IT Dependencies

Lately at a customer I got introduced to an application written by an employee which should be replaced. There were some special features that have been implemented for the exact needs of the company. After a while I began to wonder why they want to replace it. I thought by myself: "What could be better than an application written exactly for their needs by a person who is actually in that company for a long time now?"

Finally at the end of the meeting after the others left, I asked the project manager at the company what the real reason is that they want to replace that program. The answer was: They want to get rid of dependency of that piece of individual software development and dependency of a particular person. They want to use a standard software.

While this sounds quite reasonable, I want to clear-up potential misunderstandings:
  1. Even betting on the biggest companies and their products does not save you from the risk of software being discontinued or services shutting down.
    For example here is a list of software products discontinued by Microsoft. And this does not seem to be a complete list because from the first look I already miss the Visual Basic Classic which is also dead (and I have A LOT of experience with that which will be dead know-how in a few years).
  2. Even the largest company-group sends you individuals that do the work and guess what: In most bigger IT projects (even when using standard-software) you usually end up with an individually customized piece of software and often with several project specific extensions. And who knows best your system? - The one who has done it! Change the person and the person needs time to analyse and get into it.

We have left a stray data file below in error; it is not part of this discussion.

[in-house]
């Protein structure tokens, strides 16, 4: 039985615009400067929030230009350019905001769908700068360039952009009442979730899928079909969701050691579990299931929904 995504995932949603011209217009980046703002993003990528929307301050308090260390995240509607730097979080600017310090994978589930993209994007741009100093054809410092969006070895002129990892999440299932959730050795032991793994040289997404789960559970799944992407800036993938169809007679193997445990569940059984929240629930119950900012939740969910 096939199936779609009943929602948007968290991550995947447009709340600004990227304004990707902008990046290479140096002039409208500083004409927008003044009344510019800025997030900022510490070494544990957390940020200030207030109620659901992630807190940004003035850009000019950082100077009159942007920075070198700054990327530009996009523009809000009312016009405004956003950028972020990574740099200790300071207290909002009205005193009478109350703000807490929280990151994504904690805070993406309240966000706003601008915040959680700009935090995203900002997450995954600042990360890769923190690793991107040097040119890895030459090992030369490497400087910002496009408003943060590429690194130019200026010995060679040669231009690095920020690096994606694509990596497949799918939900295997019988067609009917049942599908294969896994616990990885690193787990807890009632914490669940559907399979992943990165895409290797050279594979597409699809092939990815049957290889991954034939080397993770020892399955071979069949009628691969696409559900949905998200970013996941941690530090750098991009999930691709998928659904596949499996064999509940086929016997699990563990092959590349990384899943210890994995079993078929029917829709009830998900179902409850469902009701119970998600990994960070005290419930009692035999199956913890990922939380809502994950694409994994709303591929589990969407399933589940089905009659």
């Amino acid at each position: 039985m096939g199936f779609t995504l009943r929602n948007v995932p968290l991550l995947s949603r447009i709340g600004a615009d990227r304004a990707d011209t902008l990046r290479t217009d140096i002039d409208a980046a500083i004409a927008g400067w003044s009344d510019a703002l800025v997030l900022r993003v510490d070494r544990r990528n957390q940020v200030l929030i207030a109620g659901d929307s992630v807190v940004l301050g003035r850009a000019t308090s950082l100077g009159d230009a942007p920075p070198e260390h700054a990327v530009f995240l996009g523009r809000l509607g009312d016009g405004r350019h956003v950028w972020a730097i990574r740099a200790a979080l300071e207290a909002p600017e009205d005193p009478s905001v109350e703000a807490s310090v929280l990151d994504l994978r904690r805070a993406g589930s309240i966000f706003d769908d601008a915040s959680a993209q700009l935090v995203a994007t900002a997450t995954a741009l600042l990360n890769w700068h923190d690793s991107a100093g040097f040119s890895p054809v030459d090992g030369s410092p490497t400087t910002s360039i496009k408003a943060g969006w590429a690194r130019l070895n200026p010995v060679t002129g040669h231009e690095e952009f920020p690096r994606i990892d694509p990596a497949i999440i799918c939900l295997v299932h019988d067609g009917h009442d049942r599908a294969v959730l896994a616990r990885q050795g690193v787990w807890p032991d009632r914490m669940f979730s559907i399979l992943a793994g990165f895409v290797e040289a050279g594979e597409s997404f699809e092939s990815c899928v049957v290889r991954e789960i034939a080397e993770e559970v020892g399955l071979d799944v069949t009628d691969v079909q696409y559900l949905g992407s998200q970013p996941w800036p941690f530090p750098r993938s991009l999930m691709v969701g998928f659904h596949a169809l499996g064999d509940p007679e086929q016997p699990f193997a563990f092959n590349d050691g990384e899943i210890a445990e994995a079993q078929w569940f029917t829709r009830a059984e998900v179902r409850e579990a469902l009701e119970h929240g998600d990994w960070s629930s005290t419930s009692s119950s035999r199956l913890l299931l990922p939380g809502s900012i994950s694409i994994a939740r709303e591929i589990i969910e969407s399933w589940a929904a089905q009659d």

3. As time goes by most companies, when they start to buy external know-how or services, they begin to loose control. To reduce dependency you would need the source code, the know-how and the access. One effect of extreme outsourcing often comes with loosing your privacy and security.
So by switching to a standard product it is not very likely that you are reducing dependency. Often you save internal IT manpower for other things but you trade it for dependency or for privacy. Paying a developer for permanently being ready for implementing your business needs may not be the cheapest solution but you get flexibility and often reduce communication flows.

For many very tiny companies it might be perfectly ok, accepting the dependency from external services when they don't have to bother about their server-backup etc then. And so privacy is also traded (e.g. free web service for providing your personal data).

It is a matter of your values, your priorities, your time and budget etc. if you better have a server in-house or use some online-service in the web.

So what can you do?
  • Be aware of your values
  • Be aware of your business focus
  • Be aware of your (human) resources
  • Remove resolvable dependencies
    which means: Prefer forward-looking software products and plattform-agnostic open-source software over more limited alternatives.
  • Distribute work and risk (e.g. have an external partner helping you but also have an internal administrator/developer who can do the work).
Related posts:  Priceless Developers, Surveillance, Privacy (NSA, PRISM, ...) and encryption, The truth about software.

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